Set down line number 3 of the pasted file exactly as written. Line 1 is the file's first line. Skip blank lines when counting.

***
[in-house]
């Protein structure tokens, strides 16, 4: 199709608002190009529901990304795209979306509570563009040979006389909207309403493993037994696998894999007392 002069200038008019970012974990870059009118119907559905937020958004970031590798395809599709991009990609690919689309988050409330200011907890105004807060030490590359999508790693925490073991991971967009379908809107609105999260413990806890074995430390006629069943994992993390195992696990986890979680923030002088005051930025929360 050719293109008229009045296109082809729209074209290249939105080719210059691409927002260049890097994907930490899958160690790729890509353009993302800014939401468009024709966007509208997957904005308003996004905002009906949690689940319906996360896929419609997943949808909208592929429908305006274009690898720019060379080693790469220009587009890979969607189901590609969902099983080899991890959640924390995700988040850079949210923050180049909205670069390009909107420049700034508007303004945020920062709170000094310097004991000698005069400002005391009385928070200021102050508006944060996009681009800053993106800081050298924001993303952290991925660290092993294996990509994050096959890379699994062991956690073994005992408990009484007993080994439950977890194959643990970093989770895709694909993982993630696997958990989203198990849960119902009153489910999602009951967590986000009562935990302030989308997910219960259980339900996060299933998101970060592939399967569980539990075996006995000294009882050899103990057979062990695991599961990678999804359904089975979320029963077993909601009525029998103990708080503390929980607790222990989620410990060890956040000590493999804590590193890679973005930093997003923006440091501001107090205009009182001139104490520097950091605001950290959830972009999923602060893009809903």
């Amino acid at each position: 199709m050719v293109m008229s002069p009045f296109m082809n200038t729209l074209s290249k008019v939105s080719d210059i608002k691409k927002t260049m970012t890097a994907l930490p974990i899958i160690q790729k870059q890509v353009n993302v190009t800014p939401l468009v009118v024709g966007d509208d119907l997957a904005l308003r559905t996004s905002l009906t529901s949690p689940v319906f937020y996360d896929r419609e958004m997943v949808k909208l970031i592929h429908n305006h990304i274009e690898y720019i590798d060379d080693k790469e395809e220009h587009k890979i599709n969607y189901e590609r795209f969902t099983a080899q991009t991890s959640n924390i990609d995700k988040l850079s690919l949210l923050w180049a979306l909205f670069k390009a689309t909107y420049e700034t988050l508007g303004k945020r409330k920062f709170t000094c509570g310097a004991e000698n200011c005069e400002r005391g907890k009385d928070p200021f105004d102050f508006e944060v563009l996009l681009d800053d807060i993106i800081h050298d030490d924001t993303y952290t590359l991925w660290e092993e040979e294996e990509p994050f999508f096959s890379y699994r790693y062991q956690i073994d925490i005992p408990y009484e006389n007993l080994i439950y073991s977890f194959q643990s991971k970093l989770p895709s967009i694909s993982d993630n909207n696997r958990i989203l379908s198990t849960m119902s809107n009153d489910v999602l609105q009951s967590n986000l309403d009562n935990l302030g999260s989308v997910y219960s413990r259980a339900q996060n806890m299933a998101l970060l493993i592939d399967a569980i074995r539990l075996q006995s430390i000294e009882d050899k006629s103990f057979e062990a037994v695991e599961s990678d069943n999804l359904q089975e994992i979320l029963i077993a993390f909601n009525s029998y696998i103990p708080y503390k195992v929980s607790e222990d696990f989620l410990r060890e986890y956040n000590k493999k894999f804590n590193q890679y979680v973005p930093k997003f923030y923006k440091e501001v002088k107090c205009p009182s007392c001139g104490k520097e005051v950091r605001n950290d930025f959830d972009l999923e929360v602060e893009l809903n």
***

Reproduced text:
């Amino acid at each position: 199709m050719v293109m008229s002069p009045f296109m082809n200038t729209l074209s290249k008019v939105s080719d210059i608002k691409k927002t260049m970012t890097a994907l930490p974990i899958i160690q790729k870059q890509v353009n993302v190009t800014p939401l468009v009118v024709g966007d509208d119907l997957a904005l308003r559905t996004s905002l009906t529901s949690p689940v319906f937020y996360d896929r419609e958004m997943v949808k909208l970031i592929h429908n305006h990304i274009e690898y720019i590798d060379d080693k790469e395809e220009h587009k890979i599709n969607y189901e590609r795209f969902t099983a080899q991009t991890s959640n924390i990609d995700k988040l850079s690919l949210l923050w180049a979306l909205f670069k390009a689309t909107y420049e700034t988050l508007g303004k945020r409330k920062f709170t000094c509570g310097a004991e000698n200011c005069e400002r005391g907890k009385d928070p200021f105004d102050f508006e944060v563009l996009l681009d800053d807060i993106i800081h050298d030490d924001t993303y952290t590359l991925w660290e092993e040979e294996e990509p994050f999508f096959s890379y699994r790693y062991q956690i073994d925490i005992p408990y009484e006389n007993l080994i439950y073991s977890f194959q643990s991971k970093l989770p895709s967009i694909s993982d993630n909207n696997r958990i989203l379908s198990t849960m119902s809107n009153d489910v999602l609105q009951s967590n986000l309403d009562n935990l302030g999260s989308v997910y219960s413990r259980a339900q996060n806890m299933a998101l970060l493993i592939d399967a569980i074995r539990l075996q006995s430390i000294e009882d050899k006629s103990f057979e062990a037994v695991e599961s990678d069943n999804l359904q089975e994992i979320l029963i077993a993390f909601n009525s029998y696998i103990p708080y503390k195992v929980s607790e222990d696990f989620l410990r060890e986890y956040n000590k493999k894999f804590n590193q890679y979680v973005p930093k997003f923030y923006k440091e501001v002088k107090c205009p009182s007392c001139g104490k520097e005051v950091r605001n950290d930025f959830d972009l999923e929360v602060e893009l809903n």